You can improve this process even more by showing the warnings and errors in the IDE. The ESLint website shows all the available integrations:
After installing the integration, you might need to reload the IDE, and then you will get the errors displayed.

And you can easily fix it by clicking Quick Fix, or in a lamp icon when it appears.

Let’s consider now, that you want to use the JavaScript standard rules. First, you need to change the .eslintrc to extend from the standard rules. Then, install the dependencies to get those rules.

.eslintrc (updated)

    "extends" : [

Then install the required dependencies with:
npm install --save-dev eslint-config-standard eslint-plugin-import eslint-plugin-node eslint-plugin-promise eslint-plugin-standard

Analyze again and you will now get different errors. That is because the rules have changed.

Of course, these are standard rules, and you can change rules suited to the specific needs of your project.

Looking at the OpenZeppelin Contracts repository, you can see what rules OpenZeppelin have made changes to in .eslintrc.

Solidity linter

Of course there is a linter for Solidity. In fact, there’s more than one.
We will look at solhint, which is the linter used by OpenZeppelin.

To make solhint work, the process is similar to the one shown above for ESLint.

First, install solhint with npm install --save-dev solhint
Then add a .solhint.json file and extend the recommended solhint rules, as shown below


    "extends": "solhint:default",

And finally analyze with npx solhint (e.g. npx solhint “contracts/**/*.sol”)

Most of the IDE extensions for Solidity support solhint the same way they support ESLint. e.g.

OpenZeppelin documents the coding style they use in


You can implement style guides for git branch naming. e.g. OpenZeppelin have documented branch naming in the workflow section of their contribution guide.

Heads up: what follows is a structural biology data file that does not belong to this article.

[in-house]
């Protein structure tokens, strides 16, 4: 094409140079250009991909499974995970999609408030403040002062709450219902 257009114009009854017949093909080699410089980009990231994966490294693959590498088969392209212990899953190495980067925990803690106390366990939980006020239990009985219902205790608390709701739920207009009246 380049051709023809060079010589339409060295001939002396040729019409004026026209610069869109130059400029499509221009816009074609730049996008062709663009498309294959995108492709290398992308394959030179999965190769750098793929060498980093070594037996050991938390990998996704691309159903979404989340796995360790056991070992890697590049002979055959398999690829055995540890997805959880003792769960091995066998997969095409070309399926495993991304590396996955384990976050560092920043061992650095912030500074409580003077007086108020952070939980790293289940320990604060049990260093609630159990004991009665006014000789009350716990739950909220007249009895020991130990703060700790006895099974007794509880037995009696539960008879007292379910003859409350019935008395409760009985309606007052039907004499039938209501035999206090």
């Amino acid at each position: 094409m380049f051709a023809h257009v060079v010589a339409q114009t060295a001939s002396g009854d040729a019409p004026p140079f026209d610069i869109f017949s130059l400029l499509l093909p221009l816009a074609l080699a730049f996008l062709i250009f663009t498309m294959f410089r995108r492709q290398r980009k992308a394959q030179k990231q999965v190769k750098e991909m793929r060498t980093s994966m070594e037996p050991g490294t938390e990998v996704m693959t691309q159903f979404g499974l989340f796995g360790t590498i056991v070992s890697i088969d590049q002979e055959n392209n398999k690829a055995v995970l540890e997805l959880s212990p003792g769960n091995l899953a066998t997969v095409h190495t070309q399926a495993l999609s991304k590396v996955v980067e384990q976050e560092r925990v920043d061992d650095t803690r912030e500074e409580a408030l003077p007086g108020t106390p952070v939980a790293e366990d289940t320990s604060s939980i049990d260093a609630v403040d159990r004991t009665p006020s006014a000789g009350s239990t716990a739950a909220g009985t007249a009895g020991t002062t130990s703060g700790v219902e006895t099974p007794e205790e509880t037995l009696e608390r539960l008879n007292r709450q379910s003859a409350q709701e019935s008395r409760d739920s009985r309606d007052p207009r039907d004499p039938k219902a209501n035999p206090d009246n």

There is also a well-known convention regarding git branch naming.

File names

But wait there’s more. What about file name conventions? There are plenty to choose from.

Take the OpenZeppelin example:

  • Camel case for directory names
  • Pascal case for file names (if it’s a Solidity or JavaScript file).
    For script files, it’s snake case.
  • Files have extensions and test files have .test.js extension

Though (like me) you could also use .spec.js rather than .test.js.


Create a style for your project, and stick to it using automated tools such as linters.

This will make life much easier for users, contributors and auditors reading your code.

OpenZeppelin have defined their style, so it is a great place to start if you haven’t defined your own.

You can also add linting to your Continuous Integration process (see my Test smart contracts like a rockstar article).

Thanks to the OpenZeppelin community and especially to @abcoathup for reviewing, fix typos and make suggestions. Thank you so much.

Remember, make decisions and stick to them.


Prettier is a great tool to make code styled in the same way. We use it at OpenZeppelin and I highly recommend it.